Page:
Testing Mendel’s first law in corn

It’s impossible to perform the kinds of experiments Mendel did with humans because we breed too slowly. So like Mendel we will use a plant—corn, or to be more precise Zea mays—to test his theory of genetics. In this analysis we will focus on a single easily identifiable trait, namely kernel color.

Some corn kernels are yellow/white and some are purple. The theory states that these traits are determined by a single gene in a Mendelian fashion. Yellow is the recessive trait, so yellow kernels have genotype aa and purple kernels may have genotype AA or Aa. You can’t see any difference between AA and Aa; they are equally purple.

  1. Here is a photo of a single ear of. This ear contains all F2 individuals, meaning it was obtained by crossing two corn plants thought to be heterozygous for kernel color. Each kernel is an individual. (It’s a seed capable of growing into an independent corn plant with a unique genotype.)
  2. Choose a single kernel at the fat end of the cob. It doesn’t matter which kernel you choose as long as it’s on the wider end.


1For those interested in where this number comes from, I’ll try to give a quick motivation. We started by assuming that Mendel’s theory was correct, just for the sake of argument. That assumption is called the null hypothesis. If the null hypothesis is true, then mathematicians can show that the probability one would get a value equal to or greater than the critical value is less than a predetermined level of significance. In this example I set this level of significance at 0.05, meaning that if we were to get an experimental result with a probability less than 5% under the null hypothesis, I’ll conclude that the null hypothesis is not likely to be true.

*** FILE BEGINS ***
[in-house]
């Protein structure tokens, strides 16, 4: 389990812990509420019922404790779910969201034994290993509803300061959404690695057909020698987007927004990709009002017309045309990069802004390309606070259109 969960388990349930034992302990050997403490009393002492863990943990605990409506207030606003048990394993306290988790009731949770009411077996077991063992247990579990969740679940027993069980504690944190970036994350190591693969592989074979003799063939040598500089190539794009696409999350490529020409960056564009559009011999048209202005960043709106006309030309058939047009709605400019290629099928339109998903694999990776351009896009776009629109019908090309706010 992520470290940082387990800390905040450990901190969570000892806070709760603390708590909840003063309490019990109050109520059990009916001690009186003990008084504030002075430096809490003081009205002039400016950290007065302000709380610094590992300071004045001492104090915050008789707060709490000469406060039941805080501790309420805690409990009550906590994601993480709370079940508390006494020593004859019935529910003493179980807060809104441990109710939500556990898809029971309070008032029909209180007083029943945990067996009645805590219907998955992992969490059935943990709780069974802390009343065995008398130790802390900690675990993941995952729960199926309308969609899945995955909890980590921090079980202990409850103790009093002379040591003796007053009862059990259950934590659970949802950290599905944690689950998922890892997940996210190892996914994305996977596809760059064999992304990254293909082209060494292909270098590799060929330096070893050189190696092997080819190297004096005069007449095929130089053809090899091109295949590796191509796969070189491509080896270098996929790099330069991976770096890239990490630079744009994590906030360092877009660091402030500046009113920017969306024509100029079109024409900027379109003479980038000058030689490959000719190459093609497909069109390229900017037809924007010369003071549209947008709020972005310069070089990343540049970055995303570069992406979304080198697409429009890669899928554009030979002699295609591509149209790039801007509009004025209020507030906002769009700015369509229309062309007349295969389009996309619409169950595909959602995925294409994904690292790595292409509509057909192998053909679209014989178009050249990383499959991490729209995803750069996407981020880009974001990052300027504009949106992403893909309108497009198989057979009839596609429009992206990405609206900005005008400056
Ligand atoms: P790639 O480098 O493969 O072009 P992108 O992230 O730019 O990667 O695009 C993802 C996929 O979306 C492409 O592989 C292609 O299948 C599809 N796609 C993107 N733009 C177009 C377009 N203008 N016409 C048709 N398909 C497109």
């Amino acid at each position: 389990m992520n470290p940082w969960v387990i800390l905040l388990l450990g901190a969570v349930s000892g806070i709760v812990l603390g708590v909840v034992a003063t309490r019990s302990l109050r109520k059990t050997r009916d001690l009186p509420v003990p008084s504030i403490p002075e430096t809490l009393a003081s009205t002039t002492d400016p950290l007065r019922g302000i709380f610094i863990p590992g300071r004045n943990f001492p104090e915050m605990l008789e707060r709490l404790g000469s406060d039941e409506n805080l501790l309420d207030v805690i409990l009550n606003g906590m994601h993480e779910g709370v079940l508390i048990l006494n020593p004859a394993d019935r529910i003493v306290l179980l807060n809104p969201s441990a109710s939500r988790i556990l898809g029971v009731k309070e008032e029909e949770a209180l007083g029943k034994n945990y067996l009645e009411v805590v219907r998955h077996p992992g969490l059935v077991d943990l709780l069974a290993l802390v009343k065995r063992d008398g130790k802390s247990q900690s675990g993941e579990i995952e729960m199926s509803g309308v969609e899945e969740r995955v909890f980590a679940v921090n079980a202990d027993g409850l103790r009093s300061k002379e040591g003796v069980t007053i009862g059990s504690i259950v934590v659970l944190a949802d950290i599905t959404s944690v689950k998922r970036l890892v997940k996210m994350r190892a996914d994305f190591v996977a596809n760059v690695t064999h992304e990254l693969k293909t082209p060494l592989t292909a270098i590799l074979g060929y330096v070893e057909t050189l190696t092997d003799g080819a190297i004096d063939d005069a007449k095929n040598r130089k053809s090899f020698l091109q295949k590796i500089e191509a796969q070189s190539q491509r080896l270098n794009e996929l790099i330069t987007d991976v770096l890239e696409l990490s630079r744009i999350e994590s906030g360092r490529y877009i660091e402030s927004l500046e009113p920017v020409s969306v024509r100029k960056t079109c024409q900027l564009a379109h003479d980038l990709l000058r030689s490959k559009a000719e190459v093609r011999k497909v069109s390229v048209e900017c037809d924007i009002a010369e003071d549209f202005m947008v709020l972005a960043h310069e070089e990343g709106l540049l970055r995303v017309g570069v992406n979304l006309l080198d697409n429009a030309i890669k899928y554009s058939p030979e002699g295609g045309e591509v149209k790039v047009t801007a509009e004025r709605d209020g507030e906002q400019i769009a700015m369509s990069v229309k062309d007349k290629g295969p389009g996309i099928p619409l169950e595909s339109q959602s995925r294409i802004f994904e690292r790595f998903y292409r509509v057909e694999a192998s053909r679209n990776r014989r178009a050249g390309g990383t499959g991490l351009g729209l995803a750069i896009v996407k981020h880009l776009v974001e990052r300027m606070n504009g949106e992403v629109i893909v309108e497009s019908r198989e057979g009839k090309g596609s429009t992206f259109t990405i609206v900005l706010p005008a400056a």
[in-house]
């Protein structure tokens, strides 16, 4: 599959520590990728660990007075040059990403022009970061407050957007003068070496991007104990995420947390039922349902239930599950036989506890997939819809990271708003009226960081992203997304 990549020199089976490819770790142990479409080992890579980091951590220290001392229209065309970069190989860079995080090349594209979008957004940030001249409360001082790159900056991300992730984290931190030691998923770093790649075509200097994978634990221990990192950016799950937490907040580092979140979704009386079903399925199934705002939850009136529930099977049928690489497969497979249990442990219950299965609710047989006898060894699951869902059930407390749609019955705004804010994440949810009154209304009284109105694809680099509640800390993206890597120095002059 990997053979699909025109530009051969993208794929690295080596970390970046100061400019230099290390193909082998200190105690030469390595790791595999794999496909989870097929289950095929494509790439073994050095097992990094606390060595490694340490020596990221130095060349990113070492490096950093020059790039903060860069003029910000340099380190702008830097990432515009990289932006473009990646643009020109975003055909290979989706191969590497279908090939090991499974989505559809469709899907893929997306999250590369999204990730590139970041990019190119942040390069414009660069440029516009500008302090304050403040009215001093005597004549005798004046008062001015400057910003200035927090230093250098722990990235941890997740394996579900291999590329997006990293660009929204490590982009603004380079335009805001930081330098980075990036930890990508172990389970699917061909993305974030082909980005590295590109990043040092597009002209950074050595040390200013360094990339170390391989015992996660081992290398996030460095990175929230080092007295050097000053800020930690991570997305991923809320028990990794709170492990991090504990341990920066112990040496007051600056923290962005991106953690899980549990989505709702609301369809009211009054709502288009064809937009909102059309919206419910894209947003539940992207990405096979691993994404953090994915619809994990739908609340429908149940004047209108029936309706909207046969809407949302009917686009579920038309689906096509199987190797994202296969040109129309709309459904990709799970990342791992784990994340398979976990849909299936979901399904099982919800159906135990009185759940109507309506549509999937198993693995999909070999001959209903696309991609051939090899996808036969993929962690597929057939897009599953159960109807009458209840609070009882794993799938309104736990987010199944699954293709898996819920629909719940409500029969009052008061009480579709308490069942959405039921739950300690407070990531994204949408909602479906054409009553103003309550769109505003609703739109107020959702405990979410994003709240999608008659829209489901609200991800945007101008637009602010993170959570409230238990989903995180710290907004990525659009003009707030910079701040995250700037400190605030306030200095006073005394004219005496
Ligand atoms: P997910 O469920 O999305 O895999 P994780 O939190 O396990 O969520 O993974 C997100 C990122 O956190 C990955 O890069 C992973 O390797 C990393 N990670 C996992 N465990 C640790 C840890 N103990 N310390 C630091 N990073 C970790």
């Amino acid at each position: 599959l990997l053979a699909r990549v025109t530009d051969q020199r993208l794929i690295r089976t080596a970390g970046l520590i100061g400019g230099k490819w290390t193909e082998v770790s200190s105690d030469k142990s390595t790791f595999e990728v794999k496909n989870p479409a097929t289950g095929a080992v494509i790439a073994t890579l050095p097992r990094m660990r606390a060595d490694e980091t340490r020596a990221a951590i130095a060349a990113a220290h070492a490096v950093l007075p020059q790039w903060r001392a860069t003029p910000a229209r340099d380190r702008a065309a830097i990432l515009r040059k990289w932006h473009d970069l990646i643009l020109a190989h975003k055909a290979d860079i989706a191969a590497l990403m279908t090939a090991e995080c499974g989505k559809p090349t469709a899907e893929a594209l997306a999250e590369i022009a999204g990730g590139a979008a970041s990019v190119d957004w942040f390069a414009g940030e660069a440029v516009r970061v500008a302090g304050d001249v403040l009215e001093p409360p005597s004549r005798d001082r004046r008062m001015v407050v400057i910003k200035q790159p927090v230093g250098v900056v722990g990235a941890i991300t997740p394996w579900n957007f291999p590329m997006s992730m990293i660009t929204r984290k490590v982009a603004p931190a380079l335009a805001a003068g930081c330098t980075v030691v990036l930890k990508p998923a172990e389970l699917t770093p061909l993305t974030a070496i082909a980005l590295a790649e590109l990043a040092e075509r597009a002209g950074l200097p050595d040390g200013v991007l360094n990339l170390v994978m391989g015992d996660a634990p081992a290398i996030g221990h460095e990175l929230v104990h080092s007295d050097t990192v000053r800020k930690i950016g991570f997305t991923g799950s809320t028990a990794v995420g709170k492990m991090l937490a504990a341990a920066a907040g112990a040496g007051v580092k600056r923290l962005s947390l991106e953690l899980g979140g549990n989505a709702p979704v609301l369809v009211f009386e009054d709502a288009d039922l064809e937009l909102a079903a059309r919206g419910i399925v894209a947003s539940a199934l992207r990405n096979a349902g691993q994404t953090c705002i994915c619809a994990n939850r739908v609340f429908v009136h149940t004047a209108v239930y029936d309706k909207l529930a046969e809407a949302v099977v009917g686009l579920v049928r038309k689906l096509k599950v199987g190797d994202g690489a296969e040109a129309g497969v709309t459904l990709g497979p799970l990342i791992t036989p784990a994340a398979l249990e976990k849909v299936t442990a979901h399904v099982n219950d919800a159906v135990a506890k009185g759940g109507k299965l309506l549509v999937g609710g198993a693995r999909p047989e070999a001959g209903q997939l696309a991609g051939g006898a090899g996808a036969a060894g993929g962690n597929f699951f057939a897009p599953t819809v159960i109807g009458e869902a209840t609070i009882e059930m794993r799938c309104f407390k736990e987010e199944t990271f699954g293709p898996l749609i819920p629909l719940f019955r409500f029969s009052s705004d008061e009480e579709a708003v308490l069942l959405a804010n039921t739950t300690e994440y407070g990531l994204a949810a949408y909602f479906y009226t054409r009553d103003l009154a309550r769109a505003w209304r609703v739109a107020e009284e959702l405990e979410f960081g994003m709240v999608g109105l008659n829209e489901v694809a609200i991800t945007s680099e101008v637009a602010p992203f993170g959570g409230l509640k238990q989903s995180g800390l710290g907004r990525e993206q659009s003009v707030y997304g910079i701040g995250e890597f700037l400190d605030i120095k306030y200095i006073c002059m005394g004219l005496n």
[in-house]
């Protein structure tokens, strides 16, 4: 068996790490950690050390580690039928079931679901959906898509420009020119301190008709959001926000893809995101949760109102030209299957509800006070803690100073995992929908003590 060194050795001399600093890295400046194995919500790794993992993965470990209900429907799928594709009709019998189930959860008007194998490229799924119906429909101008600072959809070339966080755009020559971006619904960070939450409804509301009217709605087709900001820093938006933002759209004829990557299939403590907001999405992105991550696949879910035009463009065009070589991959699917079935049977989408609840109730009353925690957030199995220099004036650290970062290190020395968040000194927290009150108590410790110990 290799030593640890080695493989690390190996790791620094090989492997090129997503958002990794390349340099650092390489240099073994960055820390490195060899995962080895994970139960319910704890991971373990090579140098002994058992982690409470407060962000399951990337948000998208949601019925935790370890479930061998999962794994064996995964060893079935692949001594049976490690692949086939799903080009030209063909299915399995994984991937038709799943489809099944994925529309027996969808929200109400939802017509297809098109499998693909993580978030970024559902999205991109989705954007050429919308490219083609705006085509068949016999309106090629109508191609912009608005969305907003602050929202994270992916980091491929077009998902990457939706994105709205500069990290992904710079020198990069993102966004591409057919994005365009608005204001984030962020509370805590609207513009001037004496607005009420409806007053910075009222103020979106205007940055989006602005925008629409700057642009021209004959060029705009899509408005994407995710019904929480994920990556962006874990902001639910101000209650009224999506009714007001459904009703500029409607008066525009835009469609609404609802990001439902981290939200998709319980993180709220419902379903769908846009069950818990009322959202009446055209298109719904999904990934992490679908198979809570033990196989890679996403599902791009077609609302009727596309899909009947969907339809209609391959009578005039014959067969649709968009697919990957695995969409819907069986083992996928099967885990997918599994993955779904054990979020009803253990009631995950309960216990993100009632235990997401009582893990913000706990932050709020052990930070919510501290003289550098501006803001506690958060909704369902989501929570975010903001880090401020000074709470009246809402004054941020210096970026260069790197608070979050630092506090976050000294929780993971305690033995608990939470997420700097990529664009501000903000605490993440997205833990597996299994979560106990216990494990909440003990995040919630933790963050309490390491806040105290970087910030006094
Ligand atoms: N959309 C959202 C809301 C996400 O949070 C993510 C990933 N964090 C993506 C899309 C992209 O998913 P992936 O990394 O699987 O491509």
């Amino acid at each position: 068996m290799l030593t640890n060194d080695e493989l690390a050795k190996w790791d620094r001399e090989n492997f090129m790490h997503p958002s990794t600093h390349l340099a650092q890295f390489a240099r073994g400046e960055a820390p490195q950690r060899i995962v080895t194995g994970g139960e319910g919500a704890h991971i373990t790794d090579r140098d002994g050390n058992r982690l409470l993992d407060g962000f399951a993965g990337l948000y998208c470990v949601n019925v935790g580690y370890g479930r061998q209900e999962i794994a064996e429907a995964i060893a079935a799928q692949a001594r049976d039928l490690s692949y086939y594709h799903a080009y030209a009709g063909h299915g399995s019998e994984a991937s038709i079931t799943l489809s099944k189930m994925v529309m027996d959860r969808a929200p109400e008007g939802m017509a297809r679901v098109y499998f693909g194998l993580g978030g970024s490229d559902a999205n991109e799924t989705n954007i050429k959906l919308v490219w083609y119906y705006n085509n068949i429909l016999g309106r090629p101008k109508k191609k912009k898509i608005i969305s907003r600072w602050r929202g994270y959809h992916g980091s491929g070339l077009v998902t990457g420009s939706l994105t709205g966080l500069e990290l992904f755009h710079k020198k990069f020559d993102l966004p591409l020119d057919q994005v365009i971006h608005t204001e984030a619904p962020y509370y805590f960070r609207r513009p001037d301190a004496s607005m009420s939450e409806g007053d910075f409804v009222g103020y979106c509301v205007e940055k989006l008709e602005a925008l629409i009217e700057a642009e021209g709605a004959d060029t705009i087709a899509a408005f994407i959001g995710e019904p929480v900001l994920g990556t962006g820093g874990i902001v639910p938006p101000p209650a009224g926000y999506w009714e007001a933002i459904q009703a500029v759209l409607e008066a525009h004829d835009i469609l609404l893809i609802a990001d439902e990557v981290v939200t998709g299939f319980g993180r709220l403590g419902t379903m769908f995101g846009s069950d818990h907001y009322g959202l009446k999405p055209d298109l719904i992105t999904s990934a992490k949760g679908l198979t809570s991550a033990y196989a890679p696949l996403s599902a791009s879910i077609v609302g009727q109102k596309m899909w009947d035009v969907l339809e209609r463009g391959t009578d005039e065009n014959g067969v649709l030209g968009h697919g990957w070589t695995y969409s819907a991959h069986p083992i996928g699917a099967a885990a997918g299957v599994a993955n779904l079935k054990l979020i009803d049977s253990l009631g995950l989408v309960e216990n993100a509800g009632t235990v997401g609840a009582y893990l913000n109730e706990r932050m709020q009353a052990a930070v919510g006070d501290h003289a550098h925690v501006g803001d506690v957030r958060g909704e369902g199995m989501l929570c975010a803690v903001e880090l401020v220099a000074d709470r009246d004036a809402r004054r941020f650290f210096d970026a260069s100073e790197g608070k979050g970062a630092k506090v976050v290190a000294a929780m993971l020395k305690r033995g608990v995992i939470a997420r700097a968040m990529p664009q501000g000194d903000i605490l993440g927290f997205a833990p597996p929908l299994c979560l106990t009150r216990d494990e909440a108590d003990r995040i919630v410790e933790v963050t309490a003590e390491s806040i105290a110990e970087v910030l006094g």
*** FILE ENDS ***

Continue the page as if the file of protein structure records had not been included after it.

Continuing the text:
1. Note that the kernels run more-or-less in rows down the cob. Starting with your chosen kernel, count the number of purple and yellow kernels in your first kernel’s row. If you get to a point where you can’t tell where the row goes just make your best guess and move on. It really doesn’t matter as long as you don’t count any kernel twice. Keep careful track of your tally in Excel or on a separate sheet of paper.
  2. When you have finished with that row, skip to the row above the kernel you started with and note the color of kernels in that row.
  3. Continue in this fashion until you have counted at least 100 kernels. You may do more than

100 if you wish.

Table 7.2 Goodness of fit table for the corn color analysis

PhenotypesExpObsObs-Exp(Obs – Exp)2(Obs – Exp)2/Exp
  1. Use your data to complete the relevant goodness of fit table (table 7.2). Recall that we expect 75% of the kernels to be purple and 25% to be yellow. So, to find the expected frequency of purple multiply the total number of kernels you counted by 0.75. Calculate expected frequency of yellow by multiplying the total by 0.25.
  2. Calculate  from table 7.2.
  3. In the space below, state the null and alternative hypotheses of this experiment.
  4. The critical value in this situation is 3.841, the same as in the example. Do your data support Mendel’s theory or not? Explain why or why not in detail in the space provided.

Single trait test cross

Mendel’s exact thought process leading to his discovery remains mysterious because all we really have is his 1859 paper, and that has been “cleaned up,” so to speak. However, given his presentation and it similarity to other discoveries, the following sequence of events is probably pretty close to reality: